Walt Disney Co/Everett Collection
As the issue of the gun's place in American homes rages on, guns have certainly found a home in modern cinema. A recent study has found that depictions of firearm violence in films rated PG-13 has tripled since 1985, and has even risen above the amount of gun violence in R-rated films. Gun violence and mass shootings continue to rattle our nation, but they have become ubiquitous in our country's most popular films.
Why is this the case? The PG-13 rating was originally introduced in 1985 as a response to two films: Gremlins and Indiana Jones and Temple of Doom. These films straddled the line between children's and adults' entertainment and forced the MPAA to create the new rating. Since then, the PG-13 rating has quickly become the most profitable with seven of the Top 10 films in 2012 receiving the rating. It has become the proven rating for summer blockbusters that want to sweep with the widest broom possible. It's the rating that can cater adult interests while also not restricting children from the theater, resulting in more ticket stubs and more money for the studio. Because of this, many studios aim for this profitable middle ground for their biggest releases, and the top profiting films are usually ones filled with heavy special effects and gun violence. Even gun heavy R-rated franchises have tuned down the gore, language, and sexual content to acquire the much sought after PG-13 rating. Film series like The Terminator, Die Hard, and the Alien series were originally R-rated franchises that released neutered PG-13 sequels.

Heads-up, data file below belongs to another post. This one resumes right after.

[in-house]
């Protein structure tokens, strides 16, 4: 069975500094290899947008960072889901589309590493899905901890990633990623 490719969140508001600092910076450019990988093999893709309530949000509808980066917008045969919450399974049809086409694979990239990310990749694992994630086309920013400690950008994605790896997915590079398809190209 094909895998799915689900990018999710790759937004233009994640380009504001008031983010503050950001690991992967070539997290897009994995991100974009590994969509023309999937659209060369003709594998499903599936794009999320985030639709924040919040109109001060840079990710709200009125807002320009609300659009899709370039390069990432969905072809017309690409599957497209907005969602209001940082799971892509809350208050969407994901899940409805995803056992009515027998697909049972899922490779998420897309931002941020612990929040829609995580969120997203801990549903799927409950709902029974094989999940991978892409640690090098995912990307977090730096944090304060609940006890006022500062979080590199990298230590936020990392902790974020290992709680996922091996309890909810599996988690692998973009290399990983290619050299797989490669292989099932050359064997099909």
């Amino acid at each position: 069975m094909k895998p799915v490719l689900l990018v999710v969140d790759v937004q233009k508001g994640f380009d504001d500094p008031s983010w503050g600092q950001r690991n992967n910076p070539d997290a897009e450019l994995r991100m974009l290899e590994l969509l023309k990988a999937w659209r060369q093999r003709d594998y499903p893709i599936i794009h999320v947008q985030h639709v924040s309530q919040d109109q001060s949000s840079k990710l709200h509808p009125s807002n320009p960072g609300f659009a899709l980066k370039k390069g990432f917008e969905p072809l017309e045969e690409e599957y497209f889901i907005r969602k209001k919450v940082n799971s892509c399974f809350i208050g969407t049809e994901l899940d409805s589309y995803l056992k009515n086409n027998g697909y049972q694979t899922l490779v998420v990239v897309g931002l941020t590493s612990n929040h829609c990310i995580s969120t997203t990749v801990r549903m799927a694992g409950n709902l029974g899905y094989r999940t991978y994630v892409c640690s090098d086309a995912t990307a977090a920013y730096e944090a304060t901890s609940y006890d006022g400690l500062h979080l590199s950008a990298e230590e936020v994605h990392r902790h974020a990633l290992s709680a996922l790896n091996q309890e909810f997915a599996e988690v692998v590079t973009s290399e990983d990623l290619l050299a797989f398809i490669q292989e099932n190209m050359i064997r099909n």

In a political and social climate where gun violence has become such a sensitive issue, should filmmakers and studios continue to make films filled with gun violence accessible to teens and children? The gun has a long history in film and programming. The original Lone Ranger always wore a colt on his hip as he dispensed justice in the Old West, and Indiana Jones always carried a pistol next to his bull whip. Violence is one of humanity's most basic conflicts — there's a reason why we keep falling back to it for our plots. By our very nature, we are titilated by it, and violence has been a part of the stories we've told each other since the earliest days of storytelling. Violence creates drama, and drama creates movies, and whether it be physical violence, emotional violence, or gun violence, it's something that our brains and hearts are wired to react to, but that doesn't mean onscreen violence leads to violence in real life. While films catering to teens could certainly be more creative in the ways they create conflict than always falling back to violence, and particularly gun violence, this doesn't mean that filmmakers or studios should be barred from creating the films that they want to create. Maybe the answer isn't to restrict the use of guns in film, but to increase the discussion with our children on the differences between what happens on the silver screen and what happens in reality.